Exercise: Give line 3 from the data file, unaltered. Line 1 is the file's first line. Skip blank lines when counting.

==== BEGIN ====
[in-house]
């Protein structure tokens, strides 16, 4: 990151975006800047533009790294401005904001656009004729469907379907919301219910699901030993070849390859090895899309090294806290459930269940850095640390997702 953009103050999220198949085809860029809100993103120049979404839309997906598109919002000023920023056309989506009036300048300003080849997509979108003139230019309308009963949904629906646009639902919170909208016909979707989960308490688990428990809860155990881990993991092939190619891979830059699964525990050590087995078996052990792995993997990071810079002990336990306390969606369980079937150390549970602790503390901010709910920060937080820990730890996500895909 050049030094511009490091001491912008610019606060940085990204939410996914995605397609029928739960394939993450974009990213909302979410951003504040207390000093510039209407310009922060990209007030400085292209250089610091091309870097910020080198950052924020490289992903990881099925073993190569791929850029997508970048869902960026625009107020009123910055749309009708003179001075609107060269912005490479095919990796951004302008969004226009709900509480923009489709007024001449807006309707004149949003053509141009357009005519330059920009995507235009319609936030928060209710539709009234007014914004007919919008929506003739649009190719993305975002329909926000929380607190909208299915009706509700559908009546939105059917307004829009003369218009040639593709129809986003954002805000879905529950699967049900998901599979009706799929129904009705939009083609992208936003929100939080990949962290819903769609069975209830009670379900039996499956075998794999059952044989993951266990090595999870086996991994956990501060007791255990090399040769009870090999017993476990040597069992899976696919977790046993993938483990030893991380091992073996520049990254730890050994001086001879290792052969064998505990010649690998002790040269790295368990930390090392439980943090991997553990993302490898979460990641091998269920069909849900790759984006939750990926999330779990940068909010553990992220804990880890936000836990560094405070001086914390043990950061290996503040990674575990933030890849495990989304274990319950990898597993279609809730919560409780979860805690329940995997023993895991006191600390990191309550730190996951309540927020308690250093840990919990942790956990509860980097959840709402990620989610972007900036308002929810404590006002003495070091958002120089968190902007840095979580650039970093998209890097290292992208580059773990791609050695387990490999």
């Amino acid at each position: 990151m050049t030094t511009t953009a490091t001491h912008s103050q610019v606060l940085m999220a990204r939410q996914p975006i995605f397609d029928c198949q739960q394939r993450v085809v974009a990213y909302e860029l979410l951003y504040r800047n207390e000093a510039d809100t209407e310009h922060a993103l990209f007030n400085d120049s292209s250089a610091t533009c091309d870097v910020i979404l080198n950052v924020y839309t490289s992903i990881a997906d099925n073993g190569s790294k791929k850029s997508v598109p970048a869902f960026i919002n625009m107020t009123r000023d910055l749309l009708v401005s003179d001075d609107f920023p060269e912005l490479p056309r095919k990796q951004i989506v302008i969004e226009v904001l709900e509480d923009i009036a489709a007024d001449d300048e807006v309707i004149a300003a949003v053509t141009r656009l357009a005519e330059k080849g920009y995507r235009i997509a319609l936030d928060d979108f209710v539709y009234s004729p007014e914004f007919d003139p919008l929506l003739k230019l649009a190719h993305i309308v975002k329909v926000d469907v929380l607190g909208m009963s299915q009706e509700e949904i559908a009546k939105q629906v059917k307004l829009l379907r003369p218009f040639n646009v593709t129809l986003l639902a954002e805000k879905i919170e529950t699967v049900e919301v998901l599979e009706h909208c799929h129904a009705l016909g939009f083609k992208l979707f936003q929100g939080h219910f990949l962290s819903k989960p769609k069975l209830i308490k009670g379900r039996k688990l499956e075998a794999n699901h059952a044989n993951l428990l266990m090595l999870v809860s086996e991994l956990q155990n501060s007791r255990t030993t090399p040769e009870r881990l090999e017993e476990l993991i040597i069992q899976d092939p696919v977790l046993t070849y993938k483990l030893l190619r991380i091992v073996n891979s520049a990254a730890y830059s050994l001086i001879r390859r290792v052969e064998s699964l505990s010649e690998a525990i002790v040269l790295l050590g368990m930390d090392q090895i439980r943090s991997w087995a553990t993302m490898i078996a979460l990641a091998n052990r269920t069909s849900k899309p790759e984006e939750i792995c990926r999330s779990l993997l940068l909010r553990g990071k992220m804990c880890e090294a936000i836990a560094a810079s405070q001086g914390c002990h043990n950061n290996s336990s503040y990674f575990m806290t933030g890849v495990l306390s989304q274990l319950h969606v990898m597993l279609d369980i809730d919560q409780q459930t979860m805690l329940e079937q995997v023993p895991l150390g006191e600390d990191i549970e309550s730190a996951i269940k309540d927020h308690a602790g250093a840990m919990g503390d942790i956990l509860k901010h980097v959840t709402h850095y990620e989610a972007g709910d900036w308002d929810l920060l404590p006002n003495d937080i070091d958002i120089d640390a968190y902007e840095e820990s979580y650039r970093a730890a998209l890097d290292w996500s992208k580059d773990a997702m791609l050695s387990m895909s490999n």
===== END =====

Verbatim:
């Amino acid at each position: 990151m050049t030094t511009t953009a490091t001491h912008s103050q610019v606060l940085m999220a990204r939410q996914p975006i995605f397609d029928c198949q739960q394939r993450v085809v974009a990213y909302e860029l979410l951003y504040r800047n207390e000093a510039d809100t209407e310009h922060a993103l990209f007030n400085d120049s292209s250089a610091t533009c091309d870097v910020i979404l080198n950052v924020y839309t490289s992903i990881a997906d099925n073993g190569s790294k791929k850029s997508v598109p970048a869902f960026i919002n625009m107020t009123r000023d910055l749309l009708v401005s003179d001075d609107f920023p060269e912005l490479p056309r095919k990796q951004i989506v302008i969004e226009v904001l709900e509480d923009i009036a489709a007024d001449d300048e807006v309707i004149a300003a949003v053509t141009r656009l357009a005519e330059k080849g920009y995507r235009i997509a319609l936030d928060d979108f209710v539709y009234s004729p007014e914004f007919d003139p919008l929506l003739k230019l649009a190719h993305i309308v975002k329909v926000d469907v929380l607190g909208m009963s299915q009706e509700e949904i559908a009546k939105q629906v059917k307004l829009l379907r003369p218009f040639n646009v593709t129809l986003l639902a954002e805000k879905i919170e529950t699967v049900e919301v998901l599979e009706h909208c799929h129904a009705l016909g939009f083609k992208l979707f936003q929100g939080h219910f990949l962290s819903k989960p769609k069975l209830i308490k009670g379900r039996k688990l499956e075998a794999n699901h059952a044989n993951l428990l266990m090595l999870v809860s086996e991994l956990q155990n501060s007791r255990t030993t090399p040769e009870r881990l090999e017993e476990l993991i040597i069992q899976d092939p696919v977790l046993t070849y993938k483990l030893l190619r991380i091992v073996n891979s520049a990254a730890y830059s050994l001086i001879r390859r290792v052969e064998s699964l505990s010649e690998a525990i002790v040269l790295l050590g368990m930390d090392q090895i439980r943090s991997w087995a553990t993302m490898i078996a979460l990641a091998n052990r269920t069909s849900k899309p790759e984006e939750i792995c990926r999330s779990l993997l940068l909010r553990g990071k992220m804990c880890e090294a936000i836990a560094a810079s405070q001086g914390c002990h043990n950061n290996s336990s503040y990674f575990m806290t933030g890849v495990l306390s989304q274990l319950h969606v990898m597993l279609d369980i809730d919560q409780q459930t979860m805690l329940e079937q995997v023993p895991l150390g006191e600390d990191i549970e309550s730190a996951i269940k309540d927020h308690a602790g250093a840990m919990g503390d942790i956990l509860k901010h980097v959840t709402h850095y990620e989610a972007g709910d900036w308002d929810l920060l404590p006002n003495d937080i070091d958002i120089d640390a968190y902007e840095e820990s979580y650039r970093a730890a998209l890097d290292w996500s992208k580059d773990a997702m791609l050695s387990m895909s490999n």